When the first Star Wars movies were released four decades ago, it was easy to avoid spoilers and leaks. There was no Facebook or Twitter. There wasn’t even an Internet. As long as you stayed away from newspapers and magazines, you were fine.
Nowadays, though, it’s not so easy. In fact, it’s downright difficult.
For the last few weeks, I have avoided all news about The Last Jedi. I haven’t even read headlines. Why? Because I wanted to be as surprised by the twists and turns on opening night as I was back in 1980 when Darth Vader said those famous words: “I am your father.”
I know I’m not the only one like that. But there’s a problem with this strategy. If we know nothing about the movie, then how are we to know if we should take our children? Sure, we could study the movie’s rating – it’s PG-13 – but those are often as useful as a wet paper bag.
That’s where this review comes in handy. In the next few paragraphs, I’ll give you a broad overview of the content in The Last Jedi without revealing a single surprise, spoiler or plot. I won’t even tell you what the opening scroll says.
And in the final paragraph, I’ll tell you if I liked it or not. I’ll also reveal where it ranks in my list of all nine Star Wars movies. Ready?
Moderate. The violent/disturbing content in The Last Jedi is on par with The Force Awakens and Return of the Jedi, and less than that in Revenge of the Sith. One particular character is as spooky as the Emperor, and we see him several times.
There are multiple space battles and some light saber duels, too, but the violence remains bloodless. One character slaps another character.
I took my 9-year-old son to watch The Last Jedi. I’m not sure I’d take my 6-year-old son. Maybe. If kids aren’t bothered by The Force Awakens or Return of the Jedi, then they’ll be fine in The Last Jedi.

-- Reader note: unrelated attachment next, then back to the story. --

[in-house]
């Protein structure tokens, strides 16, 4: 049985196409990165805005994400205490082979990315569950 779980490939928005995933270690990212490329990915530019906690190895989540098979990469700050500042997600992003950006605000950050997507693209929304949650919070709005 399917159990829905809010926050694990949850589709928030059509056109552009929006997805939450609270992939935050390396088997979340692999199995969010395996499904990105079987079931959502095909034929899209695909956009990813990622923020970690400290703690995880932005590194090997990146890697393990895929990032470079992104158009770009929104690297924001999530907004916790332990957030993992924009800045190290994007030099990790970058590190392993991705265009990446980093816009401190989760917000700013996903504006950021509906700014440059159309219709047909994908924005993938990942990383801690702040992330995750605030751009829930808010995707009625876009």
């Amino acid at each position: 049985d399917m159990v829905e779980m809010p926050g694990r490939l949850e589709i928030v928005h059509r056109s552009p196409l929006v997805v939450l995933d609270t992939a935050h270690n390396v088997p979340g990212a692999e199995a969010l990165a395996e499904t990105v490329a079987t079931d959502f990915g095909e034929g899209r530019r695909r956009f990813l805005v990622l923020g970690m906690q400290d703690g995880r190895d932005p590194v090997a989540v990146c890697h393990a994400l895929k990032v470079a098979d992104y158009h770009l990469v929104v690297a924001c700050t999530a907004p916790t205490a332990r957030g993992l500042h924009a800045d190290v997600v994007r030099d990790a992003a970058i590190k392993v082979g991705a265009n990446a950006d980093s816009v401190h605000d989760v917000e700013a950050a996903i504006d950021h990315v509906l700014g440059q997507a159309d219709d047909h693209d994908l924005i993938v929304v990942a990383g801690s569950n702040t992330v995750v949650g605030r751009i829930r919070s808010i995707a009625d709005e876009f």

None. A female character gives a male character a peck on the lips. A male character is seen shirtless.
Minimal. I counted six coarse words: h-ll (2), da—it (1), d—n (1), ba—ard (1), a—(1). While minimal, it is a record number of swear words for a Star Wars film. That’s disappointing, even if the language often is in noisy scenes where kids might not notice. (If you’re curious: Rey curses once; Poe and Finn say the other words.)
Other Stuff You Might Want To Know
There’s a bar/casino scene, where we see drinking and gambling.
On the positive side, though, The Last Jedi continues its racial diversity trend with a prominent (and new) Asian character. There also are female pilots on the good side.
Self-sacrifice, courage and determination are the primary lessons.
We see characters do never-before-seen things with the Force, which we are told is the “energy between all things” that binds the “universe together.” That sounds a lot like pantheism, the unbiblical belief that holds that everything and everyone is “god.” Hinduism and some strands of Buddhism are pantheistic. In this film, the Jedi teachings also are called a “religion.”
There is no personal God in the Star Wars universe – something that might be worth discussing on the ride home.
For children, General Mills – which makes several popular cereals — is the most prominent sponsor.
It’s family-friendly for teens and most older children. As for younger kids, that’s a parental decision.
Thumbs Up … Or Down?
The first hour of The Last Jedi was slow at times – so much so that I was losing hope in this newest installment. But the final hour more than made up for it. In fact, the final hour is as good as any 60-minute stretch in any Star Wars film, as it includes multiple surprising twists.
I’ll tentatively place The Last Jedi No. 4 on my list of Star Wars movies. My full list: 1. The Empire Strikes Back, 2. A New Hope, 3. The Force Awakens, 4. The Last Jedi, 5. Return of the Jedi, 6. Rogue One, 7. Revenge of the Sith, 8. The Phantom Menace, 9. Attack of the Clones.
Entertainment rating: 4.5 out of 5 stars. Family-friendly rating: 3.5 out of 5 stars.
The Last Jedi is rated PG-13 for sequences of sci-fi action and violence.